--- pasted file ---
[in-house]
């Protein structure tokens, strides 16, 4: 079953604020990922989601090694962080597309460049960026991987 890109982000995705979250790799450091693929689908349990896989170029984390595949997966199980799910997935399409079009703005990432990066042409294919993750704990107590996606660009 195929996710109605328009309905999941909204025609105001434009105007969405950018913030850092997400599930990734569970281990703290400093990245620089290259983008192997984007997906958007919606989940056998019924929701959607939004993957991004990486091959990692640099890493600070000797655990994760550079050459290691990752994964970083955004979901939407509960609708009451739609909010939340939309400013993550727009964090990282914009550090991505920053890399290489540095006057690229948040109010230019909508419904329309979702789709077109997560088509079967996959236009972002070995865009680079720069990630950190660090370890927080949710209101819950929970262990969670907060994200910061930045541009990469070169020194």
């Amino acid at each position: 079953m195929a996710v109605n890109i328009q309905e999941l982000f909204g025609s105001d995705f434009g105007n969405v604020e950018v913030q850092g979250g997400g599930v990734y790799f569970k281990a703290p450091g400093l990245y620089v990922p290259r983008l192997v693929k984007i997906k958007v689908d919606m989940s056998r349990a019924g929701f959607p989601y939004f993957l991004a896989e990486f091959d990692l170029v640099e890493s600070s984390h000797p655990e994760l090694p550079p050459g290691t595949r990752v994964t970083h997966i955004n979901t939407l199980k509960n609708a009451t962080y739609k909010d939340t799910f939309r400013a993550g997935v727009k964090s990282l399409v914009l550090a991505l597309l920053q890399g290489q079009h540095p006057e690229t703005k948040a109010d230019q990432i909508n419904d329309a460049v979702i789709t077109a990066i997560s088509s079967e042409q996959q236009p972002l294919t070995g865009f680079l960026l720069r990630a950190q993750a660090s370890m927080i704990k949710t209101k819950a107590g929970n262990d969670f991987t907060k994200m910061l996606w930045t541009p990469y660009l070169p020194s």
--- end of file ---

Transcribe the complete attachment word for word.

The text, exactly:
[in-house]
């Protein structure tokens, strides 16, 4: 079953604020990922989601090694962080597309460049960026991987 890109982000995705979250790799450091693929689908349990896989170029984390595949997966199980799910997935399409079009703005990432990066042409294919993750704990107590996606660009 195929996710109605328009309905999941909204025609105001434009105007969405950018913030850092997400599930990734569970281990703290400093990245620089290259983008192997984007997906958007919606989940056998019924929701959607939004993957991004990486091959990692640099890493600070000797655990994760550079050459290691990752994964970083955004979901939407509960609708009451739609909010939340939309400013993550727009964090990282914009550090991505920053890399290489540095006057690229948040109010230019909508419904329309979702789709077109997560088509079967996959236009972002070995865009680079720069990630950190660090370890927080949710209101819950929970262990969670907060994200910061930045541009990469070169020194």
């Amino acid at each position: 079953m195929a996710v109605n890109i328009q309905e999941l982000f909204g025609s105001d995705f434009g105007n969405v604020e950018v913030q850092g979250g997400g599930v990734y790799f569970k281990a703290p450091g400093l990245y620089v990922p290259r983008l192997v693929k984007i997906k958007v689908d919606m989940s056998r349990a019924g929701f959607p989601y939004f993957l991004a896989e990486f091959d990692l170029v640099e890493s600070s984390h000797p655990e994760l090694p550079p050459g290691t595949r990752v994964t970083h997966i955004n979901t939407l199980k509960n609708a009451t962080y739609k909010d939340t799910f939309r400013a993550g997935v727009k964090s990282l399409v914009l550090a991505l597309l920053q890399g290489q079009h540095p006057e690229t703005k948040a109010d230019q990432i909508n419904d329309a460049v979702i789709t077109a990066i997560s088509s079967e042409q996959q236009p972002l294919t070995g865009f680079l960026l720069r990630a950190q993750a660090s370890m927080i704990k949710t209101k819950a107590g929970n262990d969670f991987t907060k994200m910061l996606w930045t541009p990469y660009l070169p020194s």